Barista Magazine

DEC 2018 - JAN 2019

Serving People Serving Coffee Since 2005

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Page 13 of 107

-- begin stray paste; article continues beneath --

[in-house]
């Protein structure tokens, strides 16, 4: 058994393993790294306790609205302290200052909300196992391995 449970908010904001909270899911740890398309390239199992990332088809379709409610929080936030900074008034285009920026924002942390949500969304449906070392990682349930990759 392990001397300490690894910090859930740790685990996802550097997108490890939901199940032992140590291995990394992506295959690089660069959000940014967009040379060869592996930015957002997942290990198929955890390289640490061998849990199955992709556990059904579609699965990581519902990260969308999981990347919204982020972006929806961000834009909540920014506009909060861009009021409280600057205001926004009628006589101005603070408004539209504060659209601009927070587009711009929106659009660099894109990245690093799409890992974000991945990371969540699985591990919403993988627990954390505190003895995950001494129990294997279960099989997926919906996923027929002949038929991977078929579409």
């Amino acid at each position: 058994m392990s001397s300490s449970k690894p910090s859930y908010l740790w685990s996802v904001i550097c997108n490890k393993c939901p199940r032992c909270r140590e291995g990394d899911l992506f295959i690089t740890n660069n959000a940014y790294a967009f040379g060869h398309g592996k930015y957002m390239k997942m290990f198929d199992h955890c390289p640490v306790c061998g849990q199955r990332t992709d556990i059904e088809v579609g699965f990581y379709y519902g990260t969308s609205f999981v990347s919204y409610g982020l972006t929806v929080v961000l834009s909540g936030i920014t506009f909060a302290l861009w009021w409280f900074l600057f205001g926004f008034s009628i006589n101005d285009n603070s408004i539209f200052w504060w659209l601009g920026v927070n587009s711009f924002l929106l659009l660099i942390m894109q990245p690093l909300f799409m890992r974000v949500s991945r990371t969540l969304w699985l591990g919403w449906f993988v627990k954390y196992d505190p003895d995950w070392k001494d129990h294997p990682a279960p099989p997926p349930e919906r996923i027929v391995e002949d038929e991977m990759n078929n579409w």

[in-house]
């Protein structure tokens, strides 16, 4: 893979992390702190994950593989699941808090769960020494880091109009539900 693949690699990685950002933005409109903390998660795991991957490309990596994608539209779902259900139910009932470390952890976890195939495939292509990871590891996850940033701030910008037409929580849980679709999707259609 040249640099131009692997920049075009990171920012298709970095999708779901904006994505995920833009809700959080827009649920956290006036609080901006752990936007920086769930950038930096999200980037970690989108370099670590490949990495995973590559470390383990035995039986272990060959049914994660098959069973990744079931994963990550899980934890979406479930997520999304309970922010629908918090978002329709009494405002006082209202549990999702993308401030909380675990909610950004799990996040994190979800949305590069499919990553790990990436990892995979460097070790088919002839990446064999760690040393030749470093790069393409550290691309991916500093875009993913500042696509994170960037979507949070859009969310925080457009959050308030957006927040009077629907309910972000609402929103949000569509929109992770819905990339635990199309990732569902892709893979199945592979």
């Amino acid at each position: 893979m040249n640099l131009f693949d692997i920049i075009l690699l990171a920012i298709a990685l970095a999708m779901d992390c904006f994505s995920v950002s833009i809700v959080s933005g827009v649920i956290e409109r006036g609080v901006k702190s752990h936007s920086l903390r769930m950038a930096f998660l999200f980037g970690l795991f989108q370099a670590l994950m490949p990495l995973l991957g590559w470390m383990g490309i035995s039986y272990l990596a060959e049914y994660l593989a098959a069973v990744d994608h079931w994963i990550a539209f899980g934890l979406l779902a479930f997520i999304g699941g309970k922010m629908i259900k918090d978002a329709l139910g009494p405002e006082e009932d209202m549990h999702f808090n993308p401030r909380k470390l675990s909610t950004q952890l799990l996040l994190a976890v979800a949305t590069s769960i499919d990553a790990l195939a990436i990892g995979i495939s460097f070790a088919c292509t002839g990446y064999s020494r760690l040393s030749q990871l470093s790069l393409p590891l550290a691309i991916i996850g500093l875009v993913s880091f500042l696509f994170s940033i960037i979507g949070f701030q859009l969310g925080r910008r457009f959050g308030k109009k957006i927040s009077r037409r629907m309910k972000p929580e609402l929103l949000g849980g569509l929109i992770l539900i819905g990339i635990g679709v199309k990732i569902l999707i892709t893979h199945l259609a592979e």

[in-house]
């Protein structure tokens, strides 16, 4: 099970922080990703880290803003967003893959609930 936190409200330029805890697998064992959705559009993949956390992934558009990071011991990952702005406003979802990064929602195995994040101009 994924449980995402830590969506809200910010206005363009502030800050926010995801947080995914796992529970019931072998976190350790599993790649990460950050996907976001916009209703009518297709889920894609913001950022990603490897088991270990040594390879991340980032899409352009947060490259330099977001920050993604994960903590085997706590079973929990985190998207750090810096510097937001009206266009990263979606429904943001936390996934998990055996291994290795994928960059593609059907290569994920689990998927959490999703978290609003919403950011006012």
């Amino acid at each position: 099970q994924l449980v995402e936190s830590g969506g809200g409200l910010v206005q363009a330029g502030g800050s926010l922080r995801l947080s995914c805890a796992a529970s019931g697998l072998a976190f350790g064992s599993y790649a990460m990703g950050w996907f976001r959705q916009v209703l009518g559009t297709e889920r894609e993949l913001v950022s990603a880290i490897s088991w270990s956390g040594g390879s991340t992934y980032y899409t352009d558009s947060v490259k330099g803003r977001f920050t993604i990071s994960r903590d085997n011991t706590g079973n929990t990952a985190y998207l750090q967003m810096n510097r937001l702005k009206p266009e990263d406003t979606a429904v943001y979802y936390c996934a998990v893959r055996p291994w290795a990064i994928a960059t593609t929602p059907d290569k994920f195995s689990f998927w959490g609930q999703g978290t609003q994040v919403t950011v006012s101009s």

Publisher Kenneth R. Olson Editor in Chief Sarah Allen Art Director Demitri Fregosi Powers Online Editor Ashley Rodriguez Copy Editors Erin Meister, Chris Ryan Photographer Phoenix Buchanan Business Manager Cheryl Lueder Advertising Sales Sarah Allen 800.296.9108 Contributors Holly Bastin Kate Haberer Jesper Lindgren Erin Meister Tina Nejderskog Liv Omsèn Maggie Rivard Chris Ryan Editorial Advisory Board Nora Burkey, The Chain Collaborative Anna Gutierrez, Barista 22 Hidenori Izaki, Samurai Coffee Experience Heather Kelley, Stumptown Coffee Roasters Sam Low, Da Lin Todd Mackey, Bolt Coffee Co. Mike Marquard, Blueprint Coffee Noah Namowicz, Cafe Imports Lorenzo Perkins, Fleet Coffee Sarah Richmond, Equator Coffees + Teas Craig Simon, Think Tank Coffee Jess Steffy, Square One Coffee Teresa von Fuchs, Bellwether Coffee Laila Willbur, Stumptown Coffee Roasters Barista Magazine 4345 NE 72nd Ave. Portland, OR 97218 phone: 800.296.9108 fax: 971.223.3659 email: Barista Magazine is published bimonthly by Ollen Media, LLC. Subscriptions are $30 in the United States, $45 USD in Canada, and $60 USD for the rest of the world. The contents of this publication may not be reproduced in whole or in part without written permission from the publisher. Postmaster please send address corrections to: Barista Magazine, 4345 NE 72nd Ave., Portland, OR 97218. ISSN: 1944-3544 Copyright 2018 Barista Magazine. All rights reserved. BARISTA M A G A Z I N E E D I T O R L E T T E R HIGH ON THE LONG LIST of reasons why I love working within the specialty-coffee community is the level of empathy so many of you feel for your fellow humans. No doubt the disturbing state of the world today is an impetus to support those in need (e.g. if the American govern- ment refuses to acknowl- edge, much less provide aid after the havoc Hurricane Maria wreaked on the island of Puerto Rico a year ago, coffee people are eager to lend a hand, plan a fund-rais- er, spread the word). When we live in such a state of fl ux, with each day's headline more alarming than yesterday's, it's hard to remember what life was like before November 8, 2016. I'll tell you what, though—give yourselves a high fi ve, because you've always been gracious and considerate of your fellow humans. I remember back in 2008 at Coffee Fest Seattle, when longtime latte art competitor Hiroshi Sawada of Japan won the top prize: $5,000—enough money to make a se- rious difference in the life of a barista. As I hugged and congratulated him, he thrust the check into my hands and said, "I want to donate this to Coffee Kids—can you help?" He wasn't doing it for acclaim. In fact, if I hadn't gone and told everyone I could fi nd about his exceptional generosity, I don't think anyone other than Coffee Kids would have known about the donation. It made a tangible impression on his peers, that's for sure. This was right around the time that latte art throwdowns—which were growing exponentially in popularity then—started popping up as fund-raisers rather than winner- take-all events. Baristas began to understand how great it felt to give the $125 in entry fees to a local food bank, or an at-risk-youth outreach program, or even to their own friends in need. Every day I'm heartened to see how you help one another: A co- worker gets in a bike accident on the way to work and now needs help covering medical bills, and you're there. You've all raised thousands of dollars for coffee-producing families in wake of myriad hurricanes battering Caribbean islands seemingly nonstop, Volcán de Fuego in Guatemala in June, or the magnitude 6.1 earthquake that just rocked Central America in late October. You also lend both emotional and fi nancial support to your coffee family: I'm reduced to tears when I see you back GoFundMe campaigns for a friend's top surgery, or offer temporary work to the baristas out of a job after their own café closes suddenly. I see this stuff happening every day. It feeds my soul—that same soul that grows so tired and frus- trated and scared by the news of the world. Of course, we can't lose sight of the bigger, looming political picture, no matter what country you live in. There is work to be done everywhere— maybe more now than in recent decades, but it's always the case. Pouring your heart into a fund-raiser for your coffee community, though, can offer the kind of im- mediate satisfaction it's hard to come by in today's political world. Perhaps this is why we've seen so many groups focused on inclusion and empower- ment in the last couple of years emerge in specialty coffee: Queer in Coffee, Cherry Roast, The Coffee- woman, #coffeetoo. One of the very coolest parts of my job on the daily is e-meeting baristas from all over the world when they reach out for support in the form of magazines, Barista Mag swag, and Instagram promotion for the citywide throwdowns and other events they're planning (to raise money for a worthy group, obvs). I'm hearing about all kinds of new organizations and groups that are being put together by folks motivated simply by a desire to develop and strengthen their local coffee community: the Bismarck Barista Guild in North Dakota; the Iowa Coffee Collective; and the Utah Barista Guild, to name a few. Let me say thank you on behalf of our global community for caring about your local scene enough to make such inspired volunteer efforts. They are important; they mean something; their existence is part of what our industry's future is being built upon. On a recent trip to Brazil with friends from Cafe Imports, Ken was introduced to the Cria Carmo Project, which is an after-school program for at- risk youth in Carmo de Minas. A few weeks later, I was in Brazil—in Minas Gerais with our InterAm- erican Coffee partners—and I got to visit a similar skills and activities to young people in the poorer communities of Santo Antônio do Amparo in an effort to drive economic and social sustainability in the area. Friends, it's the time of year when we refl ect on what we're grateful for—I'll go fi rst. It's easy. It's you. Your kind hearts, your capacity for compas- sion, your instinct to immediately help one anoth- er—you make our industry remarkable, and you're making our whole world better, bit by bit, person by person, day by day by day. grateful 14 barista magazine